British 24-Hour Ration kits

The British 24-Hour Ration kit €7,50


discontinued 24-hour ration kit two sets

The British 24-Hour Ration kit consisting of one set each so you can make a complete ration.
Included are the cartons for making the box, together with all the wrappers for the components.

This kit consists of one set.

new 24 hour ration (a) repro

Each box has a top and bottom part. The top part is labeled “24 Hour Ration (instructions within)” and the bottom is labeled with the bogus company name “Holland Food Co., Ltd.” with the year 1944.

I printed a new run on brown cardboard as shown in the picture left. The box (right in pic) has been coated with wax. The other pics still show the older box made with grey cardboard printed brown.
The new brown cardboard was chosen after feedback from England and is more like the original cardboard.

There’s an insert of heavy cardboard with creases that, when folded, fits the inner circumfence of the top and bottom and is inserted in the bottom, there by forming a box with the top part serving as a lid. After filling the box, the top and bottom are secured with fabric tape running around the sides to seal the seam. White or brown 1” medical or sport fabric tape can be used for this.

After sealing the box you should wax the whole box just like the K Rations inner carton. (Although I’m not 100% sure about waxing. The cardboard might have been wax-impregnated prior to assembly.)

There’s also an instruction sheet for the soldier on what to use for a meal and how to prepare the food. This leaflet is placed inside the box on top of the food items. This leaflet is copied from an original instruction sheet dated October 1943. However, I labeled it "4-44 H.F. [Holland Food] Co. Ltd." at the bottom.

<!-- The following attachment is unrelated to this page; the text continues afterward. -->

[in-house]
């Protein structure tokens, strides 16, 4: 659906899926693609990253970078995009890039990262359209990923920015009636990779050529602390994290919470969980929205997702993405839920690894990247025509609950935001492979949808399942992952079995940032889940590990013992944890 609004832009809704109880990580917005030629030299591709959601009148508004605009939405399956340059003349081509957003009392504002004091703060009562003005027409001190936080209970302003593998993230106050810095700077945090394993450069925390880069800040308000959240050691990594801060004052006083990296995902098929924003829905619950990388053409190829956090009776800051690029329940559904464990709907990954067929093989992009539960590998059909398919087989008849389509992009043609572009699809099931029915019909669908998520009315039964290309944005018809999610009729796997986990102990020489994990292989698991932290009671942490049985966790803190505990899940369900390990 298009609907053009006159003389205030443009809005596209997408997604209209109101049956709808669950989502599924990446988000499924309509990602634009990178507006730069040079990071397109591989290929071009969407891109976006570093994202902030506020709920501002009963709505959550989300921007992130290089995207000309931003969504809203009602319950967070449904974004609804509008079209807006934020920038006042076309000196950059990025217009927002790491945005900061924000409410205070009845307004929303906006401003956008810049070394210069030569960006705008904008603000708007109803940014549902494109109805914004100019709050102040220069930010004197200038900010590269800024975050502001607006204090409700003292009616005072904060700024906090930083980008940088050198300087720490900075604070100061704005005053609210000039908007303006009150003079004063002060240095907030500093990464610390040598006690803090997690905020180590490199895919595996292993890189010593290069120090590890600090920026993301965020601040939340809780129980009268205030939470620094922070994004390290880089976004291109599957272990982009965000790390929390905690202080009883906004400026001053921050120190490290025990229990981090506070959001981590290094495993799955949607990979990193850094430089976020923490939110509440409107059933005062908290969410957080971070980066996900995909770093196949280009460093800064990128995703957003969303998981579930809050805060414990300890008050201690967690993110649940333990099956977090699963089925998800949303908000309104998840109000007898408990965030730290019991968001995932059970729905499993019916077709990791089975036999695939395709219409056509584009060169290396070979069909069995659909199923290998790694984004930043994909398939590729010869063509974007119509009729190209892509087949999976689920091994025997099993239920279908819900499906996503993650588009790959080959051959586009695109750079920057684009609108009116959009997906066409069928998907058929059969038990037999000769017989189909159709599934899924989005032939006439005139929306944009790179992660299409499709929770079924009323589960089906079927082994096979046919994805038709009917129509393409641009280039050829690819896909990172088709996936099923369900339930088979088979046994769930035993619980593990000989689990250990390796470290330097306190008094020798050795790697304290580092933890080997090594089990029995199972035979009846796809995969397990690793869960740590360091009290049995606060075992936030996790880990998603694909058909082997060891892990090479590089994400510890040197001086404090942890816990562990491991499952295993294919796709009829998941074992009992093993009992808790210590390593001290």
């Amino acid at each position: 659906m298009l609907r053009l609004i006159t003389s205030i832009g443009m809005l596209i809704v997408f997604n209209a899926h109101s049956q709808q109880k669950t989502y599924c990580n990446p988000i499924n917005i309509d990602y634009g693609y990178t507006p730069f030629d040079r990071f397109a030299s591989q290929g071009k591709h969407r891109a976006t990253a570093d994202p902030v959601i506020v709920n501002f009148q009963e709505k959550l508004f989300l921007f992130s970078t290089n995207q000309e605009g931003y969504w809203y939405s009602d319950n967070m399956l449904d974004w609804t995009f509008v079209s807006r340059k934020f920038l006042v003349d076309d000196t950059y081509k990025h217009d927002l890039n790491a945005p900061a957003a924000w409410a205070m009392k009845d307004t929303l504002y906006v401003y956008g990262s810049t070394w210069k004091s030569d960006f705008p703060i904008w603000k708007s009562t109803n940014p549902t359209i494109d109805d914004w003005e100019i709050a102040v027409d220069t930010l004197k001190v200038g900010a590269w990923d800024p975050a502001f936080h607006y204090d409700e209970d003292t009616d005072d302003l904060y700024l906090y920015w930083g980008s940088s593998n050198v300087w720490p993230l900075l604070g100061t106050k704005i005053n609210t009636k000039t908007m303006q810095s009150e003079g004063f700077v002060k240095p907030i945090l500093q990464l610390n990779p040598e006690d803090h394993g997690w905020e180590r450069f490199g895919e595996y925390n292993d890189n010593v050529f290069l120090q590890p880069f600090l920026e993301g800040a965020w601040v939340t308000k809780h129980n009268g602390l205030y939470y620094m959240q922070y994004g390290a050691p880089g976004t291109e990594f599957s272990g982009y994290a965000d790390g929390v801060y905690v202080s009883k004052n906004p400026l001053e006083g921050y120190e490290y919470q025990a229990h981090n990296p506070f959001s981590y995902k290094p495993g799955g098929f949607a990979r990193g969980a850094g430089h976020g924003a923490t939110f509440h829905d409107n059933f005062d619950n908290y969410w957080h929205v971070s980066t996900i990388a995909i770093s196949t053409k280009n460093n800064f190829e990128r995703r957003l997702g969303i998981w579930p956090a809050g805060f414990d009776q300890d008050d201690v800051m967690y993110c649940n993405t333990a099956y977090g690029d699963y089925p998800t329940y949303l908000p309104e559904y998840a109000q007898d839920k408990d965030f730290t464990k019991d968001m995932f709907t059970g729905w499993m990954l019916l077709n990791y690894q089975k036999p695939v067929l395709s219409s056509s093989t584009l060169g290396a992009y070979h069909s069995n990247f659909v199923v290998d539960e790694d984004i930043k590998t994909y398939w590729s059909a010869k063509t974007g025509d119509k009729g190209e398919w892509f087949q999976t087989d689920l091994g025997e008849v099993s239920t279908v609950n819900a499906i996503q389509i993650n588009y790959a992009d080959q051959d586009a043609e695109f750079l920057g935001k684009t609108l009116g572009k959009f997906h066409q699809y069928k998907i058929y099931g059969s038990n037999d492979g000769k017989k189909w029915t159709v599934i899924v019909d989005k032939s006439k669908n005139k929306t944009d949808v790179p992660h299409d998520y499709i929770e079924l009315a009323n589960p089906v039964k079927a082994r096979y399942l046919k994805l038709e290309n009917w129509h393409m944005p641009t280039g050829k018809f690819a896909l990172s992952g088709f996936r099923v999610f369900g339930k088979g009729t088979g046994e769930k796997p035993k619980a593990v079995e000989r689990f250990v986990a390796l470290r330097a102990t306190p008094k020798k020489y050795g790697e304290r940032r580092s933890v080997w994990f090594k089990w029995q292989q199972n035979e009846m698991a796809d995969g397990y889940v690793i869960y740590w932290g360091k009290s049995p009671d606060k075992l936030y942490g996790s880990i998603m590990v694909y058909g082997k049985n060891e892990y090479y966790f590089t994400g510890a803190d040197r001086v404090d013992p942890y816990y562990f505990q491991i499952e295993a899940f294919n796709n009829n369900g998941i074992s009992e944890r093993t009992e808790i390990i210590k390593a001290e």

24-hour ration kit assembled

What a complete ration should look like when assembled and ready to be packed inside the box. (The round candy pictured here actually does not fit with the rest of the components in the box and you should try to find small flat candies.)

Included are all the wrappers for the components. The paper I used is a brown kraft paper with a PE coating on the back to make it greaseproof. The labeling is in dark blue and reads: MEAT, TEA, OATMEAL and SALT.

24-Hour ration Tea box

A small cardboard box is included with each set. This box is 4 x 4 x 4 cm and is exactly the size of the TEA package. You can fill it with whatever you like. Or not use it at all.

I included two different labels for the tea to give you a little choice.

There are also five sheets of glassine paper (8” x 8”) included to wrap the three chocolate bars in, leaving two extra sheets that could be used for packaging the individual tea blocks, bouillon cubes or boiled sweets.

SALT envelope

The SALT envelope is made with the same die-cut I use for the American envelope containing the small can opener (shown right). 

While I was at it, I also printed the wrappers on white paper (also with PE backing). If you prefer to use white wrappers instead of the brown ones, let me know.

Here’s an interesting article about the 24-Hour Ration concerning components and their size:

24-hour ration kit filled

I based my wrappers on their size information, but find it hard to pack everything in the box… By no means is this the only way to pack the components. Other arrangements have been observed.

I placed the four latrine sheets (paper handtowel cut to size to fit the box) at the bottom.
You can see the 10 biscuits stacked sideways next to the meat block.
Under the meat and tea blocks are the two oatmeal blocks placed flat next to each other.
The three slabs of chocolate are placed sideways with the two packages of chewing gum and the four sugar cubes wedged between them and the biscuits.
The four bouillon cubes are resting on the sugar cubes.
The envelope with salt (10 grams) is placed on top of the biscuits.